3. Analysis of items per specialized subject
For most specialized subjects, the item with the highest score was that about encouraging relations among students. This was the case of all the specialized subjects except for: English, where the best evaluated aspect was the suitability of the evaluation; Physical Education, the best scoring aspect was explaining activities; Drawing, the best evaluated aspect was personalized follow-up.
Conversely, the aspects that were generally more poorly evaluated were personalized follow-up for specialized subjects Mathematics and Computer Sciences, Physical Education, Training and Job Orientation, and Music, and a suitable explanation of the activities for specialized subjects Geography and History, Spanish Grammar and Literature, and Educational Orientation. With English, the worse evaluation went to the item about suitable teacher participation.
Source: The Authors.
4. Conclusion and Discussion
From these results, we generally concluded that the level of student satisfaction with the Master Degree of Teacher Training was positive, with a mean score over 8 for almost all the specialized subjects.
Like the analysis per specialized subject, the mentoring process in all the specialized subjects was favorably perceived, and the lowest mark was 7.41 (Foreign Language: English) and the highest score was 8.98 (Music). We understood that these differences were a response to the scarce evaluation that students made of the specialized subject of English in almost all the items, especially those about how the subject was taught. This could imply gaps in one of the main online mentoring aspects reported by Pallof and Prat (2011), those that relate to understanding the differences between face-to-face and online teaching, and the ability to effectively implement them into undertaking and facilitating online classes.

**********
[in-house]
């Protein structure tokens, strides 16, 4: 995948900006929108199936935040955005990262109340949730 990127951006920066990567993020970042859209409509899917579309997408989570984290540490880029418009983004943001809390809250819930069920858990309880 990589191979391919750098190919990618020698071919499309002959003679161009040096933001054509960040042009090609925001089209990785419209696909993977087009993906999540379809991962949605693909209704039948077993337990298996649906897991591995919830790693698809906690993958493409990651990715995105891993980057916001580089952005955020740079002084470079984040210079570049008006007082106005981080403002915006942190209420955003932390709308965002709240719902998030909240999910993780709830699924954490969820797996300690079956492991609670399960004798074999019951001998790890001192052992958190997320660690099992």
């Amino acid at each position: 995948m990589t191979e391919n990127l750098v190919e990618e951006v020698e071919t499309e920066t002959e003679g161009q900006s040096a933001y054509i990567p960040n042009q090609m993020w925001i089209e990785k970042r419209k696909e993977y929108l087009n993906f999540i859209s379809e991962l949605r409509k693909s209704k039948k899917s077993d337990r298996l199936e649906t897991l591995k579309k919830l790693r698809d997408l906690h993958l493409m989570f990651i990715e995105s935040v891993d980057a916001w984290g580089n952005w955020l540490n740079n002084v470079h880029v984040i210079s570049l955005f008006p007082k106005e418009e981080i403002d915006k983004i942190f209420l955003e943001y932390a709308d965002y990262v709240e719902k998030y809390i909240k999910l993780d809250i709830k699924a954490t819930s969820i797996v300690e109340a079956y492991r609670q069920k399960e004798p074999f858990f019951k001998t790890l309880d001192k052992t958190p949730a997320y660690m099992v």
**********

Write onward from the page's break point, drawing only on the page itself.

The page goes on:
The aspect that was generally more positively evaluated by students was favoring an adequate relation between the teacher and his/her students (8.62). This aspect agrees with those indicated in the proposal by Palloff and Pratt (2011) and by Schichtel (2010). The worst evaluated element was personalized follow-up of learning. This aspect, which continues to be a handicap in any teaching model and education stage, has to become a focal point to work on, particularly in online training.